In addition to tuition fees of $500 per year, she says she spends $2 a week on mobile phone credit to use the internet for online learning.

“Because now I am in my third year, I can only continue to study until the end,” says Seyla, who works as an accountant while going to school.

“If I give up, I will lose because I have been studying for three years [already].”

That pain will be felt in economic terms later on as they enter the labour market as young adults.

Another RUPP student, Sokun Kanha, says she too could use some tuition relief.

The biochemistry student’s school fees are paid for by her sister who had to stop working at a factory to take care of their grandmother.

“I’m not happy because I pay for the whole year and do not go to the laboratory,” which is important to develop her skills, Kanha says.

Regardless of the costs, she has no plans to suspend her studies as she is nearly finished with her degree.

“[I] must complete the [school] year. If I defer [my education], all will be lost,” Kanha says. “If we learn online, it ends soon and we find a full-time job, because some jobs, they require full-time and they need a degree.”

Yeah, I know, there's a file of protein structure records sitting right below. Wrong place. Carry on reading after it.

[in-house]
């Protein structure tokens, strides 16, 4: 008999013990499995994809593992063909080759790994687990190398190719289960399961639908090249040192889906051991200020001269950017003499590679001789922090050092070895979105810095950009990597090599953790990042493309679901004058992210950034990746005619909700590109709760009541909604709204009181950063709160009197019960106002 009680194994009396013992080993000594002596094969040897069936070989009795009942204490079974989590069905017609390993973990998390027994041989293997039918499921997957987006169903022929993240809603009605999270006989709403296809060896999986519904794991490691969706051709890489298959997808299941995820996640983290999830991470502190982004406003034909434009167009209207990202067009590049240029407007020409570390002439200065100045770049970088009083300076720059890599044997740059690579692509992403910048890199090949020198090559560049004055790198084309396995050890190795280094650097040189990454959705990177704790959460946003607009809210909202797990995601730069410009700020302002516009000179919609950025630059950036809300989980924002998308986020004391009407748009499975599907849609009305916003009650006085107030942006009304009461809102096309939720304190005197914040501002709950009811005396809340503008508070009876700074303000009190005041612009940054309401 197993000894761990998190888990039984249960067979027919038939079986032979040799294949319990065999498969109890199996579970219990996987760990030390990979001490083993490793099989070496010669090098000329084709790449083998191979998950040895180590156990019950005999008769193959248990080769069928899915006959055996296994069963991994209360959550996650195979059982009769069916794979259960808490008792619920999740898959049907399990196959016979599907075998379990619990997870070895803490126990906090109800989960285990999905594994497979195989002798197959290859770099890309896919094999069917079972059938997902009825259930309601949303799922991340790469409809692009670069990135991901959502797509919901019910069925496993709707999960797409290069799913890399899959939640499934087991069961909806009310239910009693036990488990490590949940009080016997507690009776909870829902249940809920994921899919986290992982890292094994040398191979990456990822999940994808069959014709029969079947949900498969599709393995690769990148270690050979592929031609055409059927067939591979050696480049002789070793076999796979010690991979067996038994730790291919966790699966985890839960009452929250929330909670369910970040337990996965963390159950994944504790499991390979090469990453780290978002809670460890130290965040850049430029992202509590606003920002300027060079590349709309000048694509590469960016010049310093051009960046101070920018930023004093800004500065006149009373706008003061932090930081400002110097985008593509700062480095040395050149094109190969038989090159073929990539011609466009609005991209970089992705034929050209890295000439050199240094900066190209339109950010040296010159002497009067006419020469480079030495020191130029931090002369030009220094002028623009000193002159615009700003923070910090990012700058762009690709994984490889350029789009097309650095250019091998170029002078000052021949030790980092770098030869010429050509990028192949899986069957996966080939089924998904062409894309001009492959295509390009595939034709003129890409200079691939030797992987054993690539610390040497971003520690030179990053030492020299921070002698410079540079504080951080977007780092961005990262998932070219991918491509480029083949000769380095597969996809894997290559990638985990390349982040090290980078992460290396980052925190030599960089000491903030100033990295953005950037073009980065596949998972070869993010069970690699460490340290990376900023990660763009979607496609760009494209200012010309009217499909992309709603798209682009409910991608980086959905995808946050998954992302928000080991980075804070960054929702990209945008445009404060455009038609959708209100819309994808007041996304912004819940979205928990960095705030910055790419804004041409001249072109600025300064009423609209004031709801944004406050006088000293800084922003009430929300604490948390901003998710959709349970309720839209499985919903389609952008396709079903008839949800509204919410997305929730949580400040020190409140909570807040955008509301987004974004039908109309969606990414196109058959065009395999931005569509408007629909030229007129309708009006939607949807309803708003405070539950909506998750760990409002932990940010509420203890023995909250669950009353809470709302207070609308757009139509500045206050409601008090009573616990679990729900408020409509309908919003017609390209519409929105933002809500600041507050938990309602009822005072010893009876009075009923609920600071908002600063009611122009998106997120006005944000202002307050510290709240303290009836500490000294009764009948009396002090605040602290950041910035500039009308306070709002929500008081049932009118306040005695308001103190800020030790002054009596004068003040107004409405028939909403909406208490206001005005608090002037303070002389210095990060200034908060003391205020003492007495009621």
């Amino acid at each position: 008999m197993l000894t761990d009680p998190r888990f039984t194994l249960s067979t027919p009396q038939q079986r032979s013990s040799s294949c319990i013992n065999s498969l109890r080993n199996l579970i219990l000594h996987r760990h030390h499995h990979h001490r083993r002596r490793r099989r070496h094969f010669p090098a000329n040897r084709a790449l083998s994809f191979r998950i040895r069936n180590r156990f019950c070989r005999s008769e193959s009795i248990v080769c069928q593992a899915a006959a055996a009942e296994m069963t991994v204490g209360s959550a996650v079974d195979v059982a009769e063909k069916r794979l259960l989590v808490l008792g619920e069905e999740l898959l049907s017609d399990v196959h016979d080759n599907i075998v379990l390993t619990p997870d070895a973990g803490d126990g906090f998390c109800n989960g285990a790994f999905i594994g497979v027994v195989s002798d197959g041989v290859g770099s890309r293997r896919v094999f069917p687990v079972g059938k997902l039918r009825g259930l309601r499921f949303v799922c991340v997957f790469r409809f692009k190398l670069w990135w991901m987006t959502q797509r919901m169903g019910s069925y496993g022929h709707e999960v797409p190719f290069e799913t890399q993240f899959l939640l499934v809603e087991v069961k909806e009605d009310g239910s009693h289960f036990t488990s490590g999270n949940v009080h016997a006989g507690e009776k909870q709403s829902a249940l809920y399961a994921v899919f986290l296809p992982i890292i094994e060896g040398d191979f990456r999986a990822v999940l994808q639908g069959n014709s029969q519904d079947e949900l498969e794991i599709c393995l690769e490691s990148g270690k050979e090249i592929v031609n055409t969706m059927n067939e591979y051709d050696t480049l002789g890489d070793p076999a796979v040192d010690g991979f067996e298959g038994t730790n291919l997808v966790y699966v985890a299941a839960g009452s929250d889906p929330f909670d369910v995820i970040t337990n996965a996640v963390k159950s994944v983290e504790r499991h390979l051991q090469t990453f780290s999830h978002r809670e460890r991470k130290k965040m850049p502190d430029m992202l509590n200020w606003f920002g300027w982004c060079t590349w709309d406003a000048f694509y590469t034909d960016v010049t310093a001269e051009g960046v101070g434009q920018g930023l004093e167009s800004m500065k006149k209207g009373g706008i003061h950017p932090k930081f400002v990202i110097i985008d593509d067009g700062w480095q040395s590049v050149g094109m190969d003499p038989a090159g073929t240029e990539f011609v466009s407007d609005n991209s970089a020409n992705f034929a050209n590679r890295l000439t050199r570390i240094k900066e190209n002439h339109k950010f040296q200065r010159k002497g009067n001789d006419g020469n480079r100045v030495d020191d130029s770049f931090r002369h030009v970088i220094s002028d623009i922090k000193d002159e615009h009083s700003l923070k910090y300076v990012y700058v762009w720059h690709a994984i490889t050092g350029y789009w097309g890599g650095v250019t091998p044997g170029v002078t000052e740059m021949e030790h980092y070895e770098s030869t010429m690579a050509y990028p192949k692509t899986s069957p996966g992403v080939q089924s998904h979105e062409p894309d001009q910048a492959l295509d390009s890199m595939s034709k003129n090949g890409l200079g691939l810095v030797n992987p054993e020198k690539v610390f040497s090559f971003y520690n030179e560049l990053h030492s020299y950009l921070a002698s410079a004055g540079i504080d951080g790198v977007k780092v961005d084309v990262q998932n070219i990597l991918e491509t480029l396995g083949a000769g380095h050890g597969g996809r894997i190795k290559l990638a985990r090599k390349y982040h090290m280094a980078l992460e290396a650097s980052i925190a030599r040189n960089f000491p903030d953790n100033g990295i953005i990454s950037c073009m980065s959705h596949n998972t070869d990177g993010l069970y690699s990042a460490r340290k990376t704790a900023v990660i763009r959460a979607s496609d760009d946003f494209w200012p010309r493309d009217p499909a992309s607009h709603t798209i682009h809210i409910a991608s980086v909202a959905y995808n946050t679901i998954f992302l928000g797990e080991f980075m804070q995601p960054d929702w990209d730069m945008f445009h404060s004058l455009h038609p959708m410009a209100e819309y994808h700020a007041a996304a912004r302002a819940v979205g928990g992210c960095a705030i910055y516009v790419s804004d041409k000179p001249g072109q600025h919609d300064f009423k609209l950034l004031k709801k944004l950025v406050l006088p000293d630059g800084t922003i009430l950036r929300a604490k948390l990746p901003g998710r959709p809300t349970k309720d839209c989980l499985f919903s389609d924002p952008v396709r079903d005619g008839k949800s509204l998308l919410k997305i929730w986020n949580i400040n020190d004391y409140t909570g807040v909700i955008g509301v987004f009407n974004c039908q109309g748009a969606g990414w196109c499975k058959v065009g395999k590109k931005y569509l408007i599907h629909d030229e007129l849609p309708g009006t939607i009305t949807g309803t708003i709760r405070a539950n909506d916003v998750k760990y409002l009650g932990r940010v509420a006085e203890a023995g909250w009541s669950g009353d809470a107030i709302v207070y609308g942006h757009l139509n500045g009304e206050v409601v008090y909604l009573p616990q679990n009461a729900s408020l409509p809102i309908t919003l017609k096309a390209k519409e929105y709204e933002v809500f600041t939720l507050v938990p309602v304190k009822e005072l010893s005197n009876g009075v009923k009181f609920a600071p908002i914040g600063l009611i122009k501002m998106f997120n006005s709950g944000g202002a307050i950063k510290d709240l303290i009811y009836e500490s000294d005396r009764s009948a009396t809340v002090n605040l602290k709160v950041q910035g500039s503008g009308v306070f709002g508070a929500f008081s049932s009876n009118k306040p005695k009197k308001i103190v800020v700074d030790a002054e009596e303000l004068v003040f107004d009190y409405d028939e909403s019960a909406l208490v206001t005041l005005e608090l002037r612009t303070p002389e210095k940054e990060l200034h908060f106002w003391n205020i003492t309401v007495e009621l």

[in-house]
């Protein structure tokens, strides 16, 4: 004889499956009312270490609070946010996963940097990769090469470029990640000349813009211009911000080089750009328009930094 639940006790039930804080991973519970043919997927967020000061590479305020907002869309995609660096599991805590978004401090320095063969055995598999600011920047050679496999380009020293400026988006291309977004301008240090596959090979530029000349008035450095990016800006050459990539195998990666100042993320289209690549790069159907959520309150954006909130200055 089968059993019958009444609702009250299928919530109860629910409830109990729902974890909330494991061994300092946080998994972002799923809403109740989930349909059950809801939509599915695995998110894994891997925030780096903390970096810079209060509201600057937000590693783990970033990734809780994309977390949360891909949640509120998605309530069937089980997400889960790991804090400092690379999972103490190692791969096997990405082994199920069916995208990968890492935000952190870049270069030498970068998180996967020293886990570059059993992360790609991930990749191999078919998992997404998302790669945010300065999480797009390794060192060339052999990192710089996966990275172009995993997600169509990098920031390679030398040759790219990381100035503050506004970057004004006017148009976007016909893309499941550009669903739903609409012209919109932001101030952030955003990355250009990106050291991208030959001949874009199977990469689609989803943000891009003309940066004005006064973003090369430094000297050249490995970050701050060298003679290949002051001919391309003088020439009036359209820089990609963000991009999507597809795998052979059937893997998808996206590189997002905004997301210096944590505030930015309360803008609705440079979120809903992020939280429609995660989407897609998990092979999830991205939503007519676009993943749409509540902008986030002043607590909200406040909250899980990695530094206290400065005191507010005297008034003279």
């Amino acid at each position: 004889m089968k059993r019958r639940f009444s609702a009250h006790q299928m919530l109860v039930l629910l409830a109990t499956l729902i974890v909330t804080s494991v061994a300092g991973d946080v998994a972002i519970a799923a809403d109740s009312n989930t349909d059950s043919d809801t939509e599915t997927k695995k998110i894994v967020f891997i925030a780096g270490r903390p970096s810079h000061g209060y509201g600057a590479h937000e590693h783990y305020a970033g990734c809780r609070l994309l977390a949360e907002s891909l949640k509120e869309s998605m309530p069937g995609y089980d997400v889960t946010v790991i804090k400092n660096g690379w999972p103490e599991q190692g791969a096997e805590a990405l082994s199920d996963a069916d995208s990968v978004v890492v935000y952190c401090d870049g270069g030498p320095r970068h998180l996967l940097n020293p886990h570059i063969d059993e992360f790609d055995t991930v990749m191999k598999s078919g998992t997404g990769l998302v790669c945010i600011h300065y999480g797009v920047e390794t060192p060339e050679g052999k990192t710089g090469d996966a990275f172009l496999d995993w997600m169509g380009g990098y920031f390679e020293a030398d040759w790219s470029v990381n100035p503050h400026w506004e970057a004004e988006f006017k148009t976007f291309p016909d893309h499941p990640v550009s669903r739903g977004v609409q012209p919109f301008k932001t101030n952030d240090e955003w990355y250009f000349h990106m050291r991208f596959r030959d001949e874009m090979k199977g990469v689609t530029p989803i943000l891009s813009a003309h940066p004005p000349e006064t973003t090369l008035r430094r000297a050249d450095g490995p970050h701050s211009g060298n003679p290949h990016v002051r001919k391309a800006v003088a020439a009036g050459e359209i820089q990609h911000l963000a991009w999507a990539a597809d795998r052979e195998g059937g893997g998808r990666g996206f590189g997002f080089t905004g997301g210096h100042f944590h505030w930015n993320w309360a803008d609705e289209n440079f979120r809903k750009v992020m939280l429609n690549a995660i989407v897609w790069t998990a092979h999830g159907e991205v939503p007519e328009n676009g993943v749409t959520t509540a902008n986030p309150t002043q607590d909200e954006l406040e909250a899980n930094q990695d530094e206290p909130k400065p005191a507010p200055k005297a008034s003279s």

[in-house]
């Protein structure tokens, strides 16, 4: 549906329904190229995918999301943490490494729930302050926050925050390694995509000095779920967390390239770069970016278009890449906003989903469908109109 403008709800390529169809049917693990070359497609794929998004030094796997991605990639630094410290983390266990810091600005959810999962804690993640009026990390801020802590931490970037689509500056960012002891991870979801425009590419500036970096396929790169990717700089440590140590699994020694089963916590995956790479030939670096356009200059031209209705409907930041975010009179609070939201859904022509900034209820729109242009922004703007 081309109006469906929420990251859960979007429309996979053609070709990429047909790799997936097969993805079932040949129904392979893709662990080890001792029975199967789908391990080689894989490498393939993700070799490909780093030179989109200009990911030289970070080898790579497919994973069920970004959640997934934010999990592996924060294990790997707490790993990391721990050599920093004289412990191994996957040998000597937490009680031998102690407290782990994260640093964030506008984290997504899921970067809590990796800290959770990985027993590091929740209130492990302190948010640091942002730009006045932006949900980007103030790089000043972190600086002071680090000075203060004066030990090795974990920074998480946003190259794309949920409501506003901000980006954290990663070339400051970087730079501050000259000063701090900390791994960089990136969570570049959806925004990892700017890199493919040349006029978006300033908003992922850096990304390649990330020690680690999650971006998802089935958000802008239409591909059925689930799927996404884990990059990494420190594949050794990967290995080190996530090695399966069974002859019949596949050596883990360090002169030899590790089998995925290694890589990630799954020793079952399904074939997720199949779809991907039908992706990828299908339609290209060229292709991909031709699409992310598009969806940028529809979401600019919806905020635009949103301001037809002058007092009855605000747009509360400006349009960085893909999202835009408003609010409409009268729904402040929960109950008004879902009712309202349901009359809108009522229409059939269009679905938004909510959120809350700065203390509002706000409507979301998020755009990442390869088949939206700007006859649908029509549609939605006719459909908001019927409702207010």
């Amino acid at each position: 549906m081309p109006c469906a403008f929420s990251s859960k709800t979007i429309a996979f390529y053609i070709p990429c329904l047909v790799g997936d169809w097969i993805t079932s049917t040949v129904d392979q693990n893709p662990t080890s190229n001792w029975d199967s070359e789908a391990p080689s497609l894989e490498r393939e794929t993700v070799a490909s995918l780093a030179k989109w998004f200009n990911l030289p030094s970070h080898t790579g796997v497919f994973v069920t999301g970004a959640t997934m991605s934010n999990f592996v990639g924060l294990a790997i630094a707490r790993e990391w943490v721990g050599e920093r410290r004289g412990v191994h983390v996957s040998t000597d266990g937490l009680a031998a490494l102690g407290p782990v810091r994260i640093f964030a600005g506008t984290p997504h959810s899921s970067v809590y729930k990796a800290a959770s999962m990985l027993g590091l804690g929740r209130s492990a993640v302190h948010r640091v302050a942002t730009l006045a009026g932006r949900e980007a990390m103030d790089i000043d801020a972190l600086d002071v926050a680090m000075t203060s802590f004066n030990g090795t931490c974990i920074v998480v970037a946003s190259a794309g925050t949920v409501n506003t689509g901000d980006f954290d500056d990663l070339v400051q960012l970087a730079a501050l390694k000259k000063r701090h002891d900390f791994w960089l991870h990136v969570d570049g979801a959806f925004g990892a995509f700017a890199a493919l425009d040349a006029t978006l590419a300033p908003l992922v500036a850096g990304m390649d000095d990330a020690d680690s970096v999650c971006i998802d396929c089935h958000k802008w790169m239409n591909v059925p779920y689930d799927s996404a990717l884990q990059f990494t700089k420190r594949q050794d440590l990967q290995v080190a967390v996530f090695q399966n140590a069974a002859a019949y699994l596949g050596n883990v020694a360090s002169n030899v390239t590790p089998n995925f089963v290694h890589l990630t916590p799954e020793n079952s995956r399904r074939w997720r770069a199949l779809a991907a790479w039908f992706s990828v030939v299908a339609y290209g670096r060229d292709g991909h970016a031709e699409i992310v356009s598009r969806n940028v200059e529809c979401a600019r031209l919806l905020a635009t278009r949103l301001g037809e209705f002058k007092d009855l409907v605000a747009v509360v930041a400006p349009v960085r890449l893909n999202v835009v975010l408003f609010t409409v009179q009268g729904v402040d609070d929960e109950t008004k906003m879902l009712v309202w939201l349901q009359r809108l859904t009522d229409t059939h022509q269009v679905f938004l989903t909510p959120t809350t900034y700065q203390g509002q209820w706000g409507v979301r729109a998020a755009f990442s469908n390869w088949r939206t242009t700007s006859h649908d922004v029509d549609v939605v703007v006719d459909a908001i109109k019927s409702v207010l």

RUPP’s vice-rector Tak Kean says no student has requested a reduction in tuition fees from the public university, so school leaders have not discussed the matter.

But in general, he says, the school allows some students to owe up to two or three semesters worth of tuition.

“It is not Covid, it is tradition,” if students request financial support, he adds.

Heng Vanda, board chairperson of the Cambodian Higher Education Association, says that during the pandemic, not only students but also universities and their faculty are affected.

If students are unable to pay their tuition fees, they should request support directly from their university, Vanda says.

“Some of the students, who are affluent, pay only $300, $400, $500 a year. I’m sure not too much,” he says, adding that schools also had to pay teachers and staff.

“How can we cut the salaries of teachers?”

Soveacha, the Education Ministry spokesperson, says the ministry encouraged universities and students to work together to address financial hardships.

The ministry “encourages education providers, education recipients and stakeholders to continue to discuss, negotiate and find appropriate solutions with a high level of understanding and mutual concessions,” Soveacha tells VOD. “Because all of them are affected by Covid-19.”

Investing in Education

According to U.N. Development Program resident representative Nick Beresford, the months students have spent out of school could have long-term economic and development impacts.